Ukraine Ratings to Improve If Utility Bills Rise, Citigroup Says

Ukraine’s credit ratings may be raised if the government increases utility prices to meet the International Monetary Fund’s demands, Citigroup Inc. said.

Increasing utility bills, including natural-gas prices for consumers, is the only obstacle delaying the third payment of the country’s $15.6 billion bailout from the Washington-based IMF, Citigroup said today in an e-mailed report to clients.

“A hike in gas tariffs could unlock IMF financing and trigger a rating upgrade,” Natalia Novikova, a Moscow-based analyst for Citigroup, said in the report.

The IMF has withheld payments to Ukraine since March because of delays in approving steps to rein in the budget deficit, which swelled to 7.9 percent of gross domestic product last year. Fitch Ratings changed the outlook on Ukraine’s debt rating to positive from stable last week after parliament changed the nation’s pension law, leaving utility prices as the only outstanding IMF demand.

Natural-gas prices are central to Ukraine’s effort to narrow the deficit because below-market rates contribute to losses at the state-owned gas company.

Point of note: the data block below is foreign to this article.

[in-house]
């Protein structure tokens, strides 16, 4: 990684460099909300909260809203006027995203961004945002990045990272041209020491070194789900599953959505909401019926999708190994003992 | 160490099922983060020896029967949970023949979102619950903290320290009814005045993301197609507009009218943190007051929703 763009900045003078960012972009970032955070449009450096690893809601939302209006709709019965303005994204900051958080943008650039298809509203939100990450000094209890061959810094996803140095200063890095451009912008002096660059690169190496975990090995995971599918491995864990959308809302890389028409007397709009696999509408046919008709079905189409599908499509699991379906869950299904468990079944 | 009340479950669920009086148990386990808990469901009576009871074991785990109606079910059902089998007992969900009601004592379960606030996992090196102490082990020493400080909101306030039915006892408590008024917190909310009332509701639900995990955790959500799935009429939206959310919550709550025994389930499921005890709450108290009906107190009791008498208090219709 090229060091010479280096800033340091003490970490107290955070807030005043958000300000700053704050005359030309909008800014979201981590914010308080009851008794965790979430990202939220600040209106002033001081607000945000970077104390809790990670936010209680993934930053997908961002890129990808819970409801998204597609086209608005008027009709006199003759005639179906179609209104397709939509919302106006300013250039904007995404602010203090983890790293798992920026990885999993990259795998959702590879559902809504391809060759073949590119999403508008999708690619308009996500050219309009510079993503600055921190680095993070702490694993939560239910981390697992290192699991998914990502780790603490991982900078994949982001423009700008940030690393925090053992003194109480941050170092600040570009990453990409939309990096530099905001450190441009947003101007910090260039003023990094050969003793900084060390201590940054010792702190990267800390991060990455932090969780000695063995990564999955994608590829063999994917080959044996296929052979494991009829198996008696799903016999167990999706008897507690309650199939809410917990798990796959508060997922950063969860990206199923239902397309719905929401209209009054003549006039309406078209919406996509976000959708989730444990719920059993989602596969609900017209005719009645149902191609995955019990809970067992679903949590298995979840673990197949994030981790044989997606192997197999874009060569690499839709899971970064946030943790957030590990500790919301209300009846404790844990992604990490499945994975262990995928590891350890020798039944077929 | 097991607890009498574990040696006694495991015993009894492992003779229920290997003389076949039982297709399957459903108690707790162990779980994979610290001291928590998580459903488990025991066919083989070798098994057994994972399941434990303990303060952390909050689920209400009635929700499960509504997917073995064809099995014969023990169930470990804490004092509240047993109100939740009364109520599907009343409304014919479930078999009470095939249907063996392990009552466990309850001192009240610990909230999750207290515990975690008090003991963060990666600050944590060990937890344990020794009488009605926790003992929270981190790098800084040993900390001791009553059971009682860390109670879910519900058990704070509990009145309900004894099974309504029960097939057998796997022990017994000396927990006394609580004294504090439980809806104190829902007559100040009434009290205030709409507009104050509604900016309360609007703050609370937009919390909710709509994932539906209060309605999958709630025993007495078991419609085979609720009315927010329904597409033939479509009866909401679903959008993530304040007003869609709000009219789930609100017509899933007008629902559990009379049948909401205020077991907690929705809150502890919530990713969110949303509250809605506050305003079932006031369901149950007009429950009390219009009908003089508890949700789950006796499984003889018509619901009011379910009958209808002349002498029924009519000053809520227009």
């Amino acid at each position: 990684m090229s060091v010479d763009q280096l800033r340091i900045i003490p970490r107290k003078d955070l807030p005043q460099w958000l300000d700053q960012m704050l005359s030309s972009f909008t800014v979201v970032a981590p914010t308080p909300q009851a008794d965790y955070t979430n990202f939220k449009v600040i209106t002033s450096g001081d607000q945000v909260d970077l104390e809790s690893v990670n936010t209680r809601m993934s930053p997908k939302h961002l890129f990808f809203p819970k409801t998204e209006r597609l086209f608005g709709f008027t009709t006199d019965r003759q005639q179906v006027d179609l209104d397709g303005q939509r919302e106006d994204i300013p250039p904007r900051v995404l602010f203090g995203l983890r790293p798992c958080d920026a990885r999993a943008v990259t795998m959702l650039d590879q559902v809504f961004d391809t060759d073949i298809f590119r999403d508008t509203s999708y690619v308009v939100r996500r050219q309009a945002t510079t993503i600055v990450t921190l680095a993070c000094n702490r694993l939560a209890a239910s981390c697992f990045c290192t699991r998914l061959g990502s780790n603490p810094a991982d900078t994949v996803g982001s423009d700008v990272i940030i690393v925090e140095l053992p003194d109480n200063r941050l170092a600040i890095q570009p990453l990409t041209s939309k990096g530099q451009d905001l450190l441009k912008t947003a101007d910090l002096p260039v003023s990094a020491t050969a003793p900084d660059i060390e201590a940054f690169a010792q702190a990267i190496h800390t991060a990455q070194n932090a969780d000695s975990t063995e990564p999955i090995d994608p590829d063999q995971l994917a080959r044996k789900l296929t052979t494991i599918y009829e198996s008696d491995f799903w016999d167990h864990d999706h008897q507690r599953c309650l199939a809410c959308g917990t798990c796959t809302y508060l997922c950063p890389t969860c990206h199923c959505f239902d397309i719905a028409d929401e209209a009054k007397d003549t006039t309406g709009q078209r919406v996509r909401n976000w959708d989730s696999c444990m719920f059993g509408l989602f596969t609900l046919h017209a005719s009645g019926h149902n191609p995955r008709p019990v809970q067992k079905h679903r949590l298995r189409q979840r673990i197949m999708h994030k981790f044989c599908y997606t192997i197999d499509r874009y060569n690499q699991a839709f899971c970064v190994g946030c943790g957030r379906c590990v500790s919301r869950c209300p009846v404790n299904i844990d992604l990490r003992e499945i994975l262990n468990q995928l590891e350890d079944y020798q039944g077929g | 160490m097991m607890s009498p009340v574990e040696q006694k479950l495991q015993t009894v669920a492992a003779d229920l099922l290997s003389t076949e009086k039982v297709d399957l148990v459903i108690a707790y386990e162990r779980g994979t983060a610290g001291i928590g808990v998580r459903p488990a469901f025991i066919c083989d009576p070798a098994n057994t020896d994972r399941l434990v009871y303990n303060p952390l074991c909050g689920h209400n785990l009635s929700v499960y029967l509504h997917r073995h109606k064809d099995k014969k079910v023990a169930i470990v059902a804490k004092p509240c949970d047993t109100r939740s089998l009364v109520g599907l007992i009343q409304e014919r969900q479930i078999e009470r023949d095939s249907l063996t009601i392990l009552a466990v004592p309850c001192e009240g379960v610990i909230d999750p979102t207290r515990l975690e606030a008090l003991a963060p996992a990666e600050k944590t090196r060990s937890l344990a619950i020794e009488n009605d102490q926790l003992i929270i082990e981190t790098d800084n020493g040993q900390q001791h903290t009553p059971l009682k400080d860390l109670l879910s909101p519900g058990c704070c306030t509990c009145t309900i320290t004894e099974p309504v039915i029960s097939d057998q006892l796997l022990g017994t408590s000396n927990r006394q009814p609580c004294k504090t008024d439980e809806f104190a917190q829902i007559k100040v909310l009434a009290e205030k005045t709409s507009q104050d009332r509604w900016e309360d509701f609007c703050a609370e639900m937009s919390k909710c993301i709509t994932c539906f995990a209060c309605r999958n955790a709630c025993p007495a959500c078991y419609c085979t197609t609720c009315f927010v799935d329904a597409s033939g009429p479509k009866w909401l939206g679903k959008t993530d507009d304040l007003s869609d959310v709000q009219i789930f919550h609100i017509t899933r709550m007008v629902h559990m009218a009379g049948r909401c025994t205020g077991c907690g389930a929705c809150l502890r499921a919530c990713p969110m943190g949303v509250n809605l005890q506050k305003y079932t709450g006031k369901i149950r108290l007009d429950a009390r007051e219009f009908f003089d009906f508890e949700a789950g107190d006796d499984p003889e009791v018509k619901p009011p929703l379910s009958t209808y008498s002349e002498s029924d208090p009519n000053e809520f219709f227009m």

Inflation probably won’t exceed 12 percent this year, even with a 20 percent to 30 percent increase in gas prices, according to Novikova.

Ukraine’s economy “performed strongly” in the first half of the year, the analyst said. GDP will probably grow 4.8 percent in 2011, according to Citibank.

The central bank’s steps to tighten bank liquidity and the monetary base will help increase demand for the hryvnia, Ukraine’s currency, in the short term and “help prevent further acceleration of core inflation,” the bank said.

While the hryvnia will strengthen slightly this month and in August because of seasonal conditions, it will probably decline to 8.2 per dollar year-end after large payments on foreign debt, according to Citigroup. It traded at 7.994 as of 12:04 p.m. today in Kiev, the Ukrainian capital.

To contact the reporter on this story: Kateryna Choursina in Kiev at;

To contact the editor responsible for this story: Claudia Carpenter at

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